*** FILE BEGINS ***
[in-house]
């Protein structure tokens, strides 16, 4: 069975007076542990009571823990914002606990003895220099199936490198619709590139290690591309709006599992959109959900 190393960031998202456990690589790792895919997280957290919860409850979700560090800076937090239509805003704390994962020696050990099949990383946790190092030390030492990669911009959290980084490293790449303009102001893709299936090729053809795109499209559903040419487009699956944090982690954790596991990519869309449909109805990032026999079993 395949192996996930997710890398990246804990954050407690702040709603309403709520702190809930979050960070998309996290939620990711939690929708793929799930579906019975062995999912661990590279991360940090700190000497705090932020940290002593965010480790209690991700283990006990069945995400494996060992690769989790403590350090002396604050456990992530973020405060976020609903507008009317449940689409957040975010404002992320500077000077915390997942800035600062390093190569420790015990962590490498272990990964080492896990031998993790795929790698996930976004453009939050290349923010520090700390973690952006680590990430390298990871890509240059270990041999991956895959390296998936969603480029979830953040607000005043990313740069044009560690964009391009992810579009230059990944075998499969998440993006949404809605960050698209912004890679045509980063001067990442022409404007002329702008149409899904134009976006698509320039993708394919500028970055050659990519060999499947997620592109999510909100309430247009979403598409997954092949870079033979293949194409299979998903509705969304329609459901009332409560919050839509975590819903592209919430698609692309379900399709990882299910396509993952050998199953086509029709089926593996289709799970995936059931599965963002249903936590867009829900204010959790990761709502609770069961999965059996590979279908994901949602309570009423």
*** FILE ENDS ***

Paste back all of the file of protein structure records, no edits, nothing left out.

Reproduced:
[in-house]
């Protein structure tokens, strides 16, 4: 069975007076542990009571823990914002606990003895220099199936490198619709590139290690591309709006599992959109959900 190393960031998202456990690589790792895919997280957290919860409850979700560090800076937090239509805003704390994962020696050990099949990383946790190092030390030492990669911009959290980084490293790449303009102001893709299936090729053809795109499209559903040419487009699956944090982690954790596991990519869309449909109805990032026999079993 395949192996996930997710890398990246804990954050407690702040709603309403709520702190809930979050960070998309996290939620990711939690929708793929799930579906019975062995999912661990590279991360940090700190000497705090932020940290002593965010480790209690991700283990006990069945995400494996060992690769989790403590350090002396604050456990992530973020405060976020609903507008009317449940689409957040975010404002992320500077000077915390997942800035600062390093190569420790015990962590490498272990990964080492896990031998993790795929790698996930976004453009939050290349923010520090700390973690952006680590990430390298990871890509240059270990041999991956895959390296998936969603480029979830953040607000005043990313740069044009560690964009391009992810579009230059990944075998499969998440993006949404809605960050698209912004890679045509980063001067990442022409404007002329702008149409899904134009976006698509320039993708394919500028970055050659990519060999499947997620592109999510909100309430247009979403598409997954092949870079033979293949194409299979998903509705969304329609459901009332409560919050839509975590819903592209919430698609692309379900399709990882299910396509993952050998199953086509029709089926593996289709799970995936059931599965963002249903936590867009829900204010959790990761709502609770069961999965059996590979279908994901949602309570009423």